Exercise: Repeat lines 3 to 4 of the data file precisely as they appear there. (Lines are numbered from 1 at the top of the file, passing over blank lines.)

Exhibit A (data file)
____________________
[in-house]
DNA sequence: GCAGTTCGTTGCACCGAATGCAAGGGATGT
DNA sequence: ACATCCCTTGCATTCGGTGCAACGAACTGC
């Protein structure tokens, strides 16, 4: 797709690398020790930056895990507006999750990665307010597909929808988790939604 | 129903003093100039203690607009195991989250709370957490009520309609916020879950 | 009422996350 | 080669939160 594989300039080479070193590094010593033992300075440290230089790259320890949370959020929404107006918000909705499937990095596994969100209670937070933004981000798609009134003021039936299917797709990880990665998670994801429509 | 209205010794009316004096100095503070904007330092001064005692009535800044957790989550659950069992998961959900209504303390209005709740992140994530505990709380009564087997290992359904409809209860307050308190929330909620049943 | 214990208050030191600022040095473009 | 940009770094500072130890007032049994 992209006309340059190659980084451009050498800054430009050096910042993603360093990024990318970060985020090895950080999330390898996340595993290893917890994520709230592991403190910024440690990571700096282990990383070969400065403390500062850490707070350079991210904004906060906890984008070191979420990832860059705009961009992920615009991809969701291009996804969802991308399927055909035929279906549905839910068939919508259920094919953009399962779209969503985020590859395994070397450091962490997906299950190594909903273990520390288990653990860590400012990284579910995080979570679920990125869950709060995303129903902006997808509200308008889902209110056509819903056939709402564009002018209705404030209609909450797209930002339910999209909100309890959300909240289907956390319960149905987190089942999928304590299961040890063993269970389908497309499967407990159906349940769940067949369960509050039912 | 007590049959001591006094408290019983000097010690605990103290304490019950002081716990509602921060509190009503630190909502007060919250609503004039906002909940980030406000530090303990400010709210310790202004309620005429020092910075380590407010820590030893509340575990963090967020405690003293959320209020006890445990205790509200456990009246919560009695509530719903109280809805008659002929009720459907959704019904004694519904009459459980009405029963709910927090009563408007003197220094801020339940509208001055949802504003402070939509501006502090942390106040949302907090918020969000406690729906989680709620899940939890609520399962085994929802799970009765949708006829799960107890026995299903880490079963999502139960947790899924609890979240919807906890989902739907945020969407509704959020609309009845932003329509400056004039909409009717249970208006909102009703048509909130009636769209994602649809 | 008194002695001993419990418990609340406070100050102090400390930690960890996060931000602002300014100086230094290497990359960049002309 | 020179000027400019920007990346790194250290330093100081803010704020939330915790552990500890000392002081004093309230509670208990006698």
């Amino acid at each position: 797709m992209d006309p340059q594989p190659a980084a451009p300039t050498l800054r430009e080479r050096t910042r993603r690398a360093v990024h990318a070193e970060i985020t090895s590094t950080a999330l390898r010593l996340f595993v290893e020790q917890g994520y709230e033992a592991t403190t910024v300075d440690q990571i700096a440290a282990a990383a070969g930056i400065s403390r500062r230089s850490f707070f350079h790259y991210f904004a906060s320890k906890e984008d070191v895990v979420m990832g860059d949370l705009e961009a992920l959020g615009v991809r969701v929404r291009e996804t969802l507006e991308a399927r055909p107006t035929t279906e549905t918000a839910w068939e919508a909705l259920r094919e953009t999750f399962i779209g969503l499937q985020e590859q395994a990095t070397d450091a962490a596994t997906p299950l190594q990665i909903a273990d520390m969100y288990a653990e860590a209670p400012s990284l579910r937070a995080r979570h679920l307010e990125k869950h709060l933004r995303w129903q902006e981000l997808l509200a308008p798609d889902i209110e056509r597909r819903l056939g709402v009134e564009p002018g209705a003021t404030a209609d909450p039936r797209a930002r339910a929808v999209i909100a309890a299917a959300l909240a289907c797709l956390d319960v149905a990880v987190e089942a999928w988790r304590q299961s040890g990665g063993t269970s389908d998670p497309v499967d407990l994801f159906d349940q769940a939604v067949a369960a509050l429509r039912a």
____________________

DNA sequence: ACATCCCTTGCATTCGGTGCAACGAACTGC
């Protein structure tokens, strides 16, 4: 797709690398020790930056895990507006999750990665307010597909929808988790939604 | 129903003093100039203690607009195991989250709370957490009520309609916020879950 | 009422996350 | 080669939160 594989300039080479070193590094010593033992300075440290230089790259320890949370959020929404107006918000909705499937990095596994969100209670937070933004981000798609009134003021039936299917797709990880990665998670994801429509 | 209205010794009316004096100095503070904007330092001064005692009535800044957790989550659950069992998961959900209504303390209005709740992140994530505990709380009564087997290992359904409809209860307050308190929330909620049943 | 214990208050030191600022040095473009 | 940009770094500072130890007032049994 992209006309340059190659980084451009050498800054430009050096910042993603360093990024990318970060985020090895950080999330390898996340595993290893917890994520709230592991403190910024440690990571700096282990990383070969400065403390500062850490707070350079991210904004906060906890984008070191979420990832860059705009961009992920615009991809969701291009996804969802991308399927055909035929279906549905839910068939919508259920094919953009399962779209969503985020590859395994070397450091962490997906299950190594909903273990520390288990653990860590400012990284579910995080979570679920990125869950709060995303129903902006997808509200308008889902209110056509819903056939709402564009002018209705404030209609909450797209930002339910999209909100309890959300909240289907956390319960149905987190089942999928304590299961040890063993269970389908497309499967407990159906349940769940067949369960509050039912 | 007590049959001591006094408290019983000097010690605990103290304490019950002081716990509602921060509190009503630190909502007060919250609503004039906002909940980030406000530090303990400010709210310790202004309620005429020092910075380590407010820590030893509340575990963090967020405690003293959320209020006890445990205790509200456990009246919560009695509530719903109280809805008659002929009720459907959704019904004694519904009459459980009405029963709910927090009563408007003197220094801020339940509208001055949802504003402070939509501006502090942390106040949302907090918020969000406690729906989680709620899940939890609520399962085994929802799970009765949708006829799960107890026995299903880490079963999502139960947790899924609890979240919807906890989902739907945020969407509704959020609309009845932003329509400056004039909409009717249970208006909102009703048509909130009636769209994602649809 | 008194002695001993419990418990609340406070100050102090400390930690960890996060931000602002300014100086230094290497990359960049002309 | 020179000027400019920007990346790194250290330093100081803010704020939330915790552990500890000392002081004093309230509670208990006698």